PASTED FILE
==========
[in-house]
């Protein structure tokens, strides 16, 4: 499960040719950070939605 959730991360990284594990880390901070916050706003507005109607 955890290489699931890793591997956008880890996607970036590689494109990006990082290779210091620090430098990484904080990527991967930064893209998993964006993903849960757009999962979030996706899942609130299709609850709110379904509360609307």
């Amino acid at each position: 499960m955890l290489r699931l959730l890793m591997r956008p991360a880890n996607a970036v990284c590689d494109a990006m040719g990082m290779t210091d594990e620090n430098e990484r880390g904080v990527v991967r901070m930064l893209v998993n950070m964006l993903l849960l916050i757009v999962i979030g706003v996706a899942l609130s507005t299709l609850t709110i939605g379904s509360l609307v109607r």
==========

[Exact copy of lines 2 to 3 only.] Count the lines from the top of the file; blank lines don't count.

């Protein structure tokens, strides 16, 4: 499960040719950070939605 959730991360990284594990880390901070916050706003507005109607 955890290489699931890793591997956008880890996607970036590689494109990006990082290779210091620090430098990484904080990527991967930064893209998993964006993903849960757009999962979030996706899942609130299709609850709110379904509360609307």
């Amino acid at each position: 499960m955890l290489r699931l959730l890793m591997r956008p991360a880890n996607a970036v990284c590689d494109a990006m040719g990082m290779t210091d594990e620090n430098e990484r880390g904080v990527v991967r901070m930064l893209v998993n950070m964006l993903l849960l916050i757009v999962i979030g706003v996706a899942l609130s507005t299709l609850t709110i939605g379904s509360l609307v109607r």